Over the last several years, a number of Toronto's major intersections have been transformed with new office and condo towers. More transformation is coming, and while it is happening at obvious places like Bloor and Yonge, it's coming to less obvious corners too. Not that Dundas and University should be that huge a surprise; St. Patrick subway station is right at the corner, and even without the subway, anything built here will be smack dab in the middle of everything, a short walk to the Financial Core, to the Entertainment District, to the AGO, to Chinatown and Kensington Market, to Baldwin Street, to the Hospitals, to the U of T, to the Eaton Centre and Yonge Street. No wonder one condominium is under construction just south of the corner now, while two more are planned just to the north.
A couple weeks ago we took a look at the latest plans for 480 University, on the northwest corner. Today we have brand new renderings of plans for 481 University on the northeast corner. Both of these projects include substantially improving office space in existing buildings, and both propose to raise new condo towers above them. Below, 480 University is seen in white to the right of centre, while 481 is seen in colour.
481 University is owned by Davpart Inc., a real estate investment and property management company. In fact, their holdings on this block bounded by University, Edward, Centre, and Dundas Streets include all of the properties. Currently that's a 10-storey commercial office/retail building at 481 University, 4 storeys at 137 Edward Street, 4 storeys at 70 Centre Avenue, and 9 storeys at 210 Dundas Street West. Three of the four are listed as part of Toronto's heritage inventory, the exception being the Edward Street building.
Davpart proposes to renew the 10 and 9-storey office buildings, and add a residential tower in the northeast corner of the lot, rising to 55 storeys. We will look more at the plans for the tower and the office floors in a future article, but there are other significant aspects of this project to consider first, and that's what's going on at ground level, and particularly along Dundas Street.
Along with access to the development's interior halls and the ground floor retail offerings, the colonnade will also boast a new entrance to St. Patrick subway station, thereby allowing the removal of the outdoor stairs from the University Avenue sidewalk, and internalizing the subway access within the redevelopment. Just to the south of the new entrance is where the westbound Dundas streetcar stops at University, as can be seen in the rendering below, at right.
Comparing the rendering above with the current-day image below, you will notice that a single-storey limestone wall, replete with a bas-relief, has been moved north to open the new colonnade to the University Avenue frontage, eliminating some of the square footage of the existing TD Canada Trust branch.
The bas-relief, it should be noted, is one of a pair, the other at the corner of University of University and Edward. The two were designed by Elizabeth Wyn Wood and carved by Louis Temporale in 1958 to grace what was then the new headquarters of Maclean-Hunter Publishing. The figures depict the sending and receiving of information; gold leaf in the grooves causes the incised reliefs to sparkle when the sun hits them.
The corner is quite a busy spot, and the sidewalk can easily fill up with people waiting for the streetcar. The sidewalk, widened with the addition of the colonnade, will allow much easier passage for pedestrians here.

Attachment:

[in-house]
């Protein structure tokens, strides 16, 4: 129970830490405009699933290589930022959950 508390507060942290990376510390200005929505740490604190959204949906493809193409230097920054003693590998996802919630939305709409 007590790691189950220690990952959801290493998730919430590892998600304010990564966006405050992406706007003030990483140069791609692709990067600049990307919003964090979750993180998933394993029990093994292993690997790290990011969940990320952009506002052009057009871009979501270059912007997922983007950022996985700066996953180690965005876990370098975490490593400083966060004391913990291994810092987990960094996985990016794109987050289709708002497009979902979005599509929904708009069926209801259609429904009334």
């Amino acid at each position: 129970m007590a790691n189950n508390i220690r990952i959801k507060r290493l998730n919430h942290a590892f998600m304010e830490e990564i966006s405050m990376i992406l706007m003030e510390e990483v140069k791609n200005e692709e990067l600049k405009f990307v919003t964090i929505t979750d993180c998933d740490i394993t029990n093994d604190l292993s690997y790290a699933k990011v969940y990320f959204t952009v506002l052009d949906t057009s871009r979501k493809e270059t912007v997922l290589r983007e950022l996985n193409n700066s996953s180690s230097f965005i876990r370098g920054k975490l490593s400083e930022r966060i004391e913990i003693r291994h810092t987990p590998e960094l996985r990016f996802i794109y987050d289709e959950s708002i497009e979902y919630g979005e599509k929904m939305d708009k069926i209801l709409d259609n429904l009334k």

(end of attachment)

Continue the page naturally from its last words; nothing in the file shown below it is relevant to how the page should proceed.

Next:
The proposed internalized access to St. Patrick subway station includes stairs and an elevator dropping one floor to a new underground PATH level. The PATH, in this case, would initially only access the subway station, but would connect east to any redevelopment along Dundas, eventually reaching the Atrium on Bay and the existing PATH network.
The initial plans for the PATH level and the subway stairs have been criticized by Toronto's Design Review Panel. Their notes from the development's September appearance at the board are the following:
While appreciative that the TTC subway access stair on University will be removed, Panel found the integration of the St Patrick TTC entrance into the proposed building to be unsatisfactory. Some comments provided in this regard are as follows:
- Where is the celebration of arrival?
- Look what other cities are doing with transit integration; the world has passed us [Toronto] by
- A tiny little access at such a prominent location is embarrassing
- Don’t settle for the lowest standards; you are not even providing escalators
- There is a definite need to increase design excellence here:
- Pursue more "celebration"
- Want to see natural light penetrate below grade
It's easy to agree with the DRP's comments. The colonnade will be a huge improvement over the existing condition here, and as depicted it has the potential for creating one of the more memorable and appealing pedestrian interfaces in all of Toronto's Downtown. The grand colonnade will raise people's expectations for the subway entrance to the same level, and the entrance should be designed to meet them.
We look forward to the proponent's response to the DRP's concerns, and we will be back to consider them and to look at more of the proposal for 481 University Avenue as planning progresses. In the meantime, for more renderings of the project, click on our dataBase file, linked below. Want to talk about it? Join the conversation in the associated Forum thread, or leave your comment in the space provided on this page.